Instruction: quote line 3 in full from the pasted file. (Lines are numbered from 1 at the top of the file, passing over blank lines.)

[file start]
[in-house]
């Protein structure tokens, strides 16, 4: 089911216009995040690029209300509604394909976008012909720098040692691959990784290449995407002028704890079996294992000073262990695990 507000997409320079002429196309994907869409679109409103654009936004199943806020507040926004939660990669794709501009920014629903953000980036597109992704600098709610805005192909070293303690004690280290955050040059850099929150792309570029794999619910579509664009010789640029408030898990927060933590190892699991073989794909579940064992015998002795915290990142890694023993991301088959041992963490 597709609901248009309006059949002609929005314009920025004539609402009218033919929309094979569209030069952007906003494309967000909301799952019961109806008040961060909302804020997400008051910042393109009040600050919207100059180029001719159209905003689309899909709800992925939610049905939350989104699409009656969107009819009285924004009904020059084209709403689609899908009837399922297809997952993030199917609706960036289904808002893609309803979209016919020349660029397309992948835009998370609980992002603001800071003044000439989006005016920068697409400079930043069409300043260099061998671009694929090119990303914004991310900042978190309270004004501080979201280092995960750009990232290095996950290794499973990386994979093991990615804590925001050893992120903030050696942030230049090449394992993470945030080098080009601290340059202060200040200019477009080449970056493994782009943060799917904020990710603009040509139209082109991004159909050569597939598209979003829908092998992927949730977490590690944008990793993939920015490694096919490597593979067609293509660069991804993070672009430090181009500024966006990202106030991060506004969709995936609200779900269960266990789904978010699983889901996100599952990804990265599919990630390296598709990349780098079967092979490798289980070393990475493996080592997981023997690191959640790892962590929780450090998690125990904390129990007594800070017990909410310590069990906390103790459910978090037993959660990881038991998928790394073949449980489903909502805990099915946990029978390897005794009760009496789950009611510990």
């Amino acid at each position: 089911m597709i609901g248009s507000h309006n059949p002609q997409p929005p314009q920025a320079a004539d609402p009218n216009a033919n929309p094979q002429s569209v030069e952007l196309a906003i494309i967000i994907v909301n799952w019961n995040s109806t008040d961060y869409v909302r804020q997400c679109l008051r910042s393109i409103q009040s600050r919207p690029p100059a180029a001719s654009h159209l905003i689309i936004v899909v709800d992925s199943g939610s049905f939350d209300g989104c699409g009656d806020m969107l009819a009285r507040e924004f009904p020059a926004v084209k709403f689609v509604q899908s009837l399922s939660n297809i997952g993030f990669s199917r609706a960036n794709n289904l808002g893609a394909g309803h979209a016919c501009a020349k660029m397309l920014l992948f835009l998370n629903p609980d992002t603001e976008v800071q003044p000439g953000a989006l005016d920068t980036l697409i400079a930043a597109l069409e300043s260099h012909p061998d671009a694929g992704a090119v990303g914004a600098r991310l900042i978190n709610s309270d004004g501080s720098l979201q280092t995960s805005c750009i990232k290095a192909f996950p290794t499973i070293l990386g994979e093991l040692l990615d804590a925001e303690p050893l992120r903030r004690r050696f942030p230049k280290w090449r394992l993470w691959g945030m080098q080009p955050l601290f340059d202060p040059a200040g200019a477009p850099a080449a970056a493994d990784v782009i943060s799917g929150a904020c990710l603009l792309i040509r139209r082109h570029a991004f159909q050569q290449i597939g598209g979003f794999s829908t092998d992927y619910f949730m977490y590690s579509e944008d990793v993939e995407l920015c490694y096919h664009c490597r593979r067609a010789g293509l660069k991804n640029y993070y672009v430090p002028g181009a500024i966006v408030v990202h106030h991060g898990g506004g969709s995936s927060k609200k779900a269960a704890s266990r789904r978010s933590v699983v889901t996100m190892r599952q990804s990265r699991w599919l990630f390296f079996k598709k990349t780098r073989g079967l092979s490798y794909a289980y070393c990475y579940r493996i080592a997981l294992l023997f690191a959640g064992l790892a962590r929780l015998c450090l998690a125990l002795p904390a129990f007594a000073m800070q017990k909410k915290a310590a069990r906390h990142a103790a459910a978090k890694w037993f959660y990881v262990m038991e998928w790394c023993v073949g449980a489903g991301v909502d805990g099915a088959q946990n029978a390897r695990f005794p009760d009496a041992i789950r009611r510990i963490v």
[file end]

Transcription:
């Amino acid at each position: 089911m597709i609901g248009s507000h309006n059949p002609q997409p929005p314009q920025a320079a004539d609402p009218n216009a033919n929309p094979q002429s569209v030069e952007l196309a906003i494309i967000i994907v909301n799952w019961n995040s109806t008040d961060y869409v909302r804020q997400c679109l008051r910042s393109i409103q009040s600050r919207p690029p100059a180029a001719s654009h159209l905003i689309i936004v899909v709800d992925s199943g939610s049905f939350d209300g989104c699409g009656d806020m969107l009819a009285r507040e924004f009904p020059a926004v084209k709403f689609v509604q899908s009837l399922s939660n297809i997952g993030f990669s199917r609706a960036n794709n289904l808002g893609a394909g309803h979209a016919c501009a020349k660029m397309l920014l992948f835009l998370n629903p609980d992002t603001e976008v800071q003044p000439g953000a989006l005016d920068t980036l697409i400079a930043a597109l069409e300043s260099h012909p061998d671009a694929g992704a090119v990303g914004a600098r991310l900042i978190n709610s309270d004004g501080s720098l979201q280092t995960s805005c750009i990232k290095a192909f996950p290794t499973i070293l990386g994979e093991l040692l990615d804590a925001e303690p050893l992120r903030r004690r050696f942030p230049k280290w090449r394992l993470w691959g945030m080098q080009p955050l601290f340059d202060p040059a200040g200019a477009p850099a080449a970056a493994d990784v782009i943060s799917g929150a904020c990710l603009l792309i040509r139209r082109h570029a991004f159909q050569q290449i597939g598209g979003f794999s829908t092998d992927y619910f949730m977490y590690s579509e944008d990793v993939e995407l920015c490694y096919h664009c490597r593979r067609a010789g293509l660069k991804n640029y993070y672009v430090p002028g181009a500024i966006v408030v990202h106030h991060g898990g506004g969709s995936s927060k609200k779900a269960a704890s266990r789904r978010s933590v699983v889901t996100m190892r599952q990804s990265r699991w599919l990630f390296f079996k598709k990349t780098r073989g079967l092979s490798y794909a289980y070393c990475y579940r493996i080592a997981l294992l023997f690191a959640g064992l790892a962590r929780l015998c450090l998690a125990l002795p904390a129990f007594a000073m800070q017990k909410k915290a310590a069990r906390h990142a103790a459910a978090k890694w037993f959660y990881v262990m038991e998928w790394c023993v073949g449980a489903g991301v909502d805990g099915a088959q946990n029978a390897r695990f005794p009760d009496a041992i789950r009611r510990i963490v």